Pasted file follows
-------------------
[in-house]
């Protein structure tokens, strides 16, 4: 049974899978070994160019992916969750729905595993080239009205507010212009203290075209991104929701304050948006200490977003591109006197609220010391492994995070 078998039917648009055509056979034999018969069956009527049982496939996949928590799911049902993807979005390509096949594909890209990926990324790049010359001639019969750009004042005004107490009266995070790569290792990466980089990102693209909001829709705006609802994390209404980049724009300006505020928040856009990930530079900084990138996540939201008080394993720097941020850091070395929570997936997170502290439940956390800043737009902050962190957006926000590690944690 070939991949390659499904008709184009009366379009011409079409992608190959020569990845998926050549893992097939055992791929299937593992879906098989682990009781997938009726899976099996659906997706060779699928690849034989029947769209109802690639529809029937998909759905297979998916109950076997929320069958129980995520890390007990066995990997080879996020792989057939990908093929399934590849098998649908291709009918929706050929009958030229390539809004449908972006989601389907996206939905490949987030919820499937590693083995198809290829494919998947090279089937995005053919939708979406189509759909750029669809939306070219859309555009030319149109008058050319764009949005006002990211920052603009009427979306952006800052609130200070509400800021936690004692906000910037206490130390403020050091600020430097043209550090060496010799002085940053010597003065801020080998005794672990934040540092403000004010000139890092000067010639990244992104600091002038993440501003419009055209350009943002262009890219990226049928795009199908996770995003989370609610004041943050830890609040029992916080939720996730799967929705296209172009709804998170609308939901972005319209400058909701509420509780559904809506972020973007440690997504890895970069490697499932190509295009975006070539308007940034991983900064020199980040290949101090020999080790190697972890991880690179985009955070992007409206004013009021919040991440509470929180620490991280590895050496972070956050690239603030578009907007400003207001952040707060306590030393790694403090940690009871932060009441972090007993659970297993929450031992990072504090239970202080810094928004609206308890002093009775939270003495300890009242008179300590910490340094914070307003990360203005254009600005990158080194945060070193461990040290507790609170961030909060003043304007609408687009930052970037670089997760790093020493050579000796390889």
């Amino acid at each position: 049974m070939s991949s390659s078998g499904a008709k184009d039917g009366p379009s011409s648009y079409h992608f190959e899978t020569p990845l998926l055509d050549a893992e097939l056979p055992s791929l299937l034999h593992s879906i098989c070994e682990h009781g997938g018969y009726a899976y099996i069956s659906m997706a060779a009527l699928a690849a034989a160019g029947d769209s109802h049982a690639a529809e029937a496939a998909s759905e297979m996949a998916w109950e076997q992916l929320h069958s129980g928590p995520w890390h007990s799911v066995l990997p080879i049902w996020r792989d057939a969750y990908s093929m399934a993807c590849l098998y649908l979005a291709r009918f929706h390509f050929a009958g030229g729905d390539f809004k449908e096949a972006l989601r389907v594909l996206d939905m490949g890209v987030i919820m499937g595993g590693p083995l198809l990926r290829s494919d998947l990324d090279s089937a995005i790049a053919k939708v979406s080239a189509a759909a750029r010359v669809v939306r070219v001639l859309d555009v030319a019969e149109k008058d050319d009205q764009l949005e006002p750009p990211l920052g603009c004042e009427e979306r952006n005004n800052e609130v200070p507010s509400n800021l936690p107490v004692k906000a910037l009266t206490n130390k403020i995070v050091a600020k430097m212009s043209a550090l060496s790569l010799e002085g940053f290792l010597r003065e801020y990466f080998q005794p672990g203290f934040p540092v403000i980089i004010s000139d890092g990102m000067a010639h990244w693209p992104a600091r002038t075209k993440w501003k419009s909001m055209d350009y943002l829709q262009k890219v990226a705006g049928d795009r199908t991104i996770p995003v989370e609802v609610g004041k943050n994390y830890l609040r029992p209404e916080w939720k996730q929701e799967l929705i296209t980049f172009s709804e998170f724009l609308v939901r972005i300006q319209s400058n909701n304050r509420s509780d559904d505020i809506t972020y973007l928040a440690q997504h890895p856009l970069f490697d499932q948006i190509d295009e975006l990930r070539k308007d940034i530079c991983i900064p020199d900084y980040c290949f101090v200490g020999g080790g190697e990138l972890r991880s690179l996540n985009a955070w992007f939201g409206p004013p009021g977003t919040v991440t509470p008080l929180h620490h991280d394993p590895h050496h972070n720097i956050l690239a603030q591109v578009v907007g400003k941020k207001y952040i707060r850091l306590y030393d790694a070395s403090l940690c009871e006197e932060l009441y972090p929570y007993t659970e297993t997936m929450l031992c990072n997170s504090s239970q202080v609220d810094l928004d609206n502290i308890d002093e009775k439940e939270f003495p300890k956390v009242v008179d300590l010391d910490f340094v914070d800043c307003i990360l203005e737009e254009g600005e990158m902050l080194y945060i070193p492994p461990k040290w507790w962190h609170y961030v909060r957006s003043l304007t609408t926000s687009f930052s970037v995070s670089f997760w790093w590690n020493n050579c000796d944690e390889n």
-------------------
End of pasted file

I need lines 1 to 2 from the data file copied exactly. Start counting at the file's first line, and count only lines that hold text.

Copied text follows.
[in-house]
């Protein structure tokens, strides 16, 4: 049974899978070994160019992916969750729905595993080239009205507010212009203290075209991104929701304050948006200490977003591109006197609220010391492994995070 078998039917648009055509056979034999018969069956009527049982496939996949928590799911049902993807979005390509096949594909890209990926990324790049010359001639019969750009004042005004107490009266995070790569290792990466980089990102693209909001829709705006609802994390209404980049724009300006505020928040856009990930530079900084990138996540939201008080394993720097941020850091070395929570997936997170502290439940956390800043737009902050962190957006926000590690944690 070939991949390659499904008709184009009366379009011409079409992608190959020569990845998926050549893992097939055992791929299937593992879906098989682990009781997938009726899976099996659906997706060779699928690849034989029947769209109802690639529809029937998909759905297979998916109950076997929320069958129980995520890390007990066995990997080879996020792989057939990908093929399934590849098998649908291709009918929706050929009958030229390539809004449908972006989601389907996206939905490949987030919820499937590693083995198809290829494919998947090279089937995005053919939708979406189509759909750029669809939306070219859309555009030319149109008058050319764009949005006002990211920052603009009427979306952006800052609130200070509400800021936690004692906000910037206490130390403020050091600020430097043209550090060496010799002085940053010597003065801020080998005794672990934040540092403000004010000139890092000067010639990244992104600091002038993440501003419009055209350009943002262009890219990226049928795009199908996770995003989370609610004041943050830890609040029992916080939720996730799967929705296209172009709804998170609308939901972005319209400058909701509420509780559904809506972020973007440690997504890895970069490697499932190509295009975006070539308007940034991983900064020199980040290949101090020999080790190697972890991880690179985009955070992007409206004013009021919040991440509470929180620490991280590895050496972070956050690239603030578009907007400003207001952040707060306590030393790694403090940690009871932060009441972090007993659970297993929450031992990072504090239970202080810094928004609206308890002093009775939270003495300890009242008179300590910490340094914070307003990360203005254009600005990158080194945060070193461990040290507790609170961030909060003043304007609408687009930052970037670089997760790093020493050579000796390889």